I am reading “As I Please”, a collection of essays written by George Orwell between 1943 and 1945 and edited by Sonia Orwell and Ian Angus. In the first essay titled The English People, the author explains some benefits and demerits of being an Englishman speaking English:
“But there are also great disadvantages, or at least great dangers, in speaking English as one’s native tongue. To begin with, as was pointed out earlier in this essay, the English are very poor linguists. Their own language is grammatically so simple that unless they have gone through the discipline of learning a foreign language in childhood, they are often quite unable to grasp what is meant by gender, person, and case. A completely illiterate Indian will pick up English far faster than a British soldier will pick up Hindustani. Nearly five million Indians are literate in English and millions more speak it in a debased form. There are some tens of thousands of Indians who speak English as nearly as possible perfectly; yet the number of Englishmen speaking any Indian language perfectly would not amount to more than a few scores. But the great weakness of English is its capacity for debasement. Just because it is so easy to use, it is easy to use badly.”
In the essay with parts that read like an epilogue to his earlier essay Politics and the English Language, Orwell complains about English being influenced by “American” pop culture words. Although written about six decades ago, it is fascinating how Orwell’s perception of the English life, language, and culture seems to remain as applicable now as it was then, even seeming applicable to other new post-colonial societies elsewhere.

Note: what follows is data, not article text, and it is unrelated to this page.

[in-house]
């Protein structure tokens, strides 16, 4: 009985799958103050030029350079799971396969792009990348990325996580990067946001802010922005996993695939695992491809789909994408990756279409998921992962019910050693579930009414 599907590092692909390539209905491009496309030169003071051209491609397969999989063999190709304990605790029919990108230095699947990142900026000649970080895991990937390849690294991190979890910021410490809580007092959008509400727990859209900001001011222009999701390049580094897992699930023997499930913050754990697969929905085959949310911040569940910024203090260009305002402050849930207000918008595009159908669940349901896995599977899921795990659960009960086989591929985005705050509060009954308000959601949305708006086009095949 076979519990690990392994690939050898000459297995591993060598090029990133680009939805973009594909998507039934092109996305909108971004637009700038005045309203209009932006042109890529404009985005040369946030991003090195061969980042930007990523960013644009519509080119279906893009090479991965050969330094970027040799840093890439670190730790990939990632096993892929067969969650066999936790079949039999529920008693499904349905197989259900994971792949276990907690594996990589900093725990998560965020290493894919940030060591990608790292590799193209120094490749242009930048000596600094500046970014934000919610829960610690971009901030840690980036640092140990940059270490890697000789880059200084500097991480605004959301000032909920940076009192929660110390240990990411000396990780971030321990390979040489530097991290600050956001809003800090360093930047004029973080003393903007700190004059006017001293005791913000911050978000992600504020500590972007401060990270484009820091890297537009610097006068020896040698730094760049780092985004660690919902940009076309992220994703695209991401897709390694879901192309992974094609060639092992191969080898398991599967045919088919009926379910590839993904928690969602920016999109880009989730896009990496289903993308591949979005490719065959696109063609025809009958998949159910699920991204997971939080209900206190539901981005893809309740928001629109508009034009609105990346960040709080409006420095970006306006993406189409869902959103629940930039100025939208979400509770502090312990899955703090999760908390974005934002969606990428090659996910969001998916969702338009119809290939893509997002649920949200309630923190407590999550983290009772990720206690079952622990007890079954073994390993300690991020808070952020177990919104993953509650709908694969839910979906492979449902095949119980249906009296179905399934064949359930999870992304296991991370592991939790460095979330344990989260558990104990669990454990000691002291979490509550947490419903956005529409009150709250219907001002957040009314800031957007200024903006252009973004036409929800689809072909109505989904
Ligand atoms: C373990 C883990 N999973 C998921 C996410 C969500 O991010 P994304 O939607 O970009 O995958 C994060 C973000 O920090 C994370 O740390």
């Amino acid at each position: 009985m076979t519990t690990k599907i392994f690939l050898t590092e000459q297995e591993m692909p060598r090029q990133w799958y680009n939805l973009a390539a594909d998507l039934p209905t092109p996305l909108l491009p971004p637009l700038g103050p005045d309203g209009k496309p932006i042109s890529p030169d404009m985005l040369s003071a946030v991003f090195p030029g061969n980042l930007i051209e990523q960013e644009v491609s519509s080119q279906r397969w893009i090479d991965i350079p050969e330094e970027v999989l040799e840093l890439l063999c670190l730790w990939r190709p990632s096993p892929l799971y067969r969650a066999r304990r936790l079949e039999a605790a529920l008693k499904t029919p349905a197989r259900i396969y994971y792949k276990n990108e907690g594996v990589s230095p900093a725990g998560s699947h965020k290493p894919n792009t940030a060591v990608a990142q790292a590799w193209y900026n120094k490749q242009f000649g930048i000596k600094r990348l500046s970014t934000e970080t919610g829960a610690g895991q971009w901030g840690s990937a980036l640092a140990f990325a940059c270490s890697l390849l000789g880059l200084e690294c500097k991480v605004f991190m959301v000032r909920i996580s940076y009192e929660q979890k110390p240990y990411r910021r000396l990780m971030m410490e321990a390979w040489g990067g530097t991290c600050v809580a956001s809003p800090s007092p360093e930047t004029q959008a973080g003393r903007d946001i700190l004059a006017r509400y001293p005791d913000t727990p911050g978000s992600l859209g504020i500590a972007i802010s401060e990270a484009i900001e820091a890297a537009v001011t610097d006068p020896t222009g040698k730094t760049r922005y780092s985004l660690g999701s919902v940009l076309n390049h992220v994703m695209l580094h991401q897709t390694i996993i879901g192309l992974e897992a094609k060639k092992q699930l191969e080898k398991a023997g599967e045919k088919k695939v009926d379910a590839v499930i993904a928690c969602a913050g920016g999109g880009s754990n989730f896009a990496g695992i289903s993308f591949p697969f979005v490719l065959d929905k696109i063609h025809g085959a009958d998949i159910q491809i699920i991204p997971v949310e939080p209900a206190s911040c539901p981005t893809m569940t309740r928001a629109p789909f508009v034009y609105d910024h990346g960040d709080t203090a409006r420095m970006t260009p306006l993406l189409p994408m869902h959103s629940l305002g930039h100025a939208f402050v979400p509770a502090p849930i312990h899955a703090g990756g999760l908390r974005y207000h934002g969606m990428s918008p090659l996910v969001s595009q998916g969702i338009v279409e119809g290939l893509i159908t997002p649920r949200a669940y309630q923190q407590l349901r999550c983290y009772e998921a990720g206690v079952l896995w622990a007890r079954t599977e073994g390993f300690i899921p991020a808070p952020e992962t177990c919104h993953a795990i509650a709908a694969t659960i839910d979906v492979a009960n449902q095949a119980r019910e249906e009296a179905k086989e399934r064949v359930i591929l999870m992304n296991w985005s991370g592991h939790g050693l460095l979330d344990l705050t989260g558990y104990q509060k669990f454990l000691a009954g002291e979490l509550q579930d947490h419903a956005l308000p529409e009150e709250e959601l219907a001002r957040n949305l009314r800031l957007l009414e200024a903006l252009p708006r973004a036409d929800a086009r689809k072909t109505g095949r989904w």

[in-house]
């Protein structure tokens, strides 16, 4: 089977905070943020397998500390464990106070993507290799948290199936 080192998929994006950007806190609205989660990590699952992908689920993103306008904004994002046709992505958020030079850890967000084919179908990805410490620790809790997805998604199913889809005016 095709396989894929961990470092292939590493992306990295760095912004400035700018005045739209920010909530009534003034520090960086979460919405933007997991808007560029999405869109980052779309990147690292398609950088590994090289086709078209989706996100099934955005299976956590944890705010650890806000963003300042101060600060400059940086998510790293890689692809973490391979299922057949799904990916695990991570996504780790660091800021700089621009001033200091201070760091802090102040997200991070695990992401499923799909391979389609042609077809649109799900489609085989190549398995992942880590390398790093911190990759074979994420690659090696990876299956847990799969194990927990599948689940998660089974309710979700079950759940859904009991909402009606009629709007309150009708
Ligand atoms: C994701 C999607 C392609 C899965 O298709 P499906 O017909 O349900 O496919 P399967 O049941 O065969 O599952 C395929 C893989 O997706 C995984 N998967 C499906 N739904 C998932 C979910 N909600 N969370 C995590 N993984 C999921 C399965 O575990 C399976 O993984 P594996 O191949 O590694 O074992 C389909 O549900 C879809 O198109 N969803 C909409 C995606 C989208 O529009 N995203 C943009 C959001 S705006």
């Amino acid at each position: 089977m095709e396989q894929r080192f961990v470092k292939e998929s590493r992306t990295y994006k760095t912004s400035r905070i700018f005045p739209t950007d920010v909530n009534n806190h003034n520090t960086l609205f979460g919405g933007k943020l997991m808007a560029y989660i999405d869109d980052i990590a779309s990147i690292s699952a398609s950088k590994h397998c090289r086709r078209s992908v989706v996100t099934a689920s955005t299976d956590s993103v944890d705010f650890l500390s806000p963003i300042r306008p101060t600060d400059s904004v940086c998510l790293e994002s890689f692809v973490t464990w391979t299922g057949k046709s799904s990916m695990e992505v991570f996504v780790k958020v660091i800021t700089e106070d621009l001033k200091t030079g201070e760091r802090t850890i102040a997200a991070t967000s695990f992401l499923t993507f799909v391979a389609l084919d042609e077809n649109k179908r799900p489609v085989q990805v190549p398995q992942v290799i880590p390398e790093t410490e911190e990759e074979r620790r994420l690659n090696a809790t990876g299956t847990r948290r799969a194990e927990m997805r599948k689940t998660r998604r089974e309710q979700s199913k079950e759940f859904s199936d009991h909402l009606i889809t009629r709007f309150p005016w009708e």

Here is another quote:
“The temporary decadence of the English language is due, like so much else, to our anachronistic class system. “educated” English has grown anaemic because for long past it has not been reinvigorated from below. The people likeliest to use simple concrete language, and to think of metaphors that really call up a visual image, are those who are in contact with physical reality. a useful word like bottleneck, for instance, would e most likely to occur to someone used to dealing with conveyor belts: or again, the expressive military phrase to winkle out implies acquaintance both with winkles and with machine-gun nests. and the vitality of English depends on a steady supply of images of this kind. It follows that language, at any rate the english language, suffers when the educated classes lose touch with the manual workers. As things are at present, nearly every englishman, wheatever his origins, feels the working-class manner of speech, and even working-class idioms, to be inferior…”
An engaging read.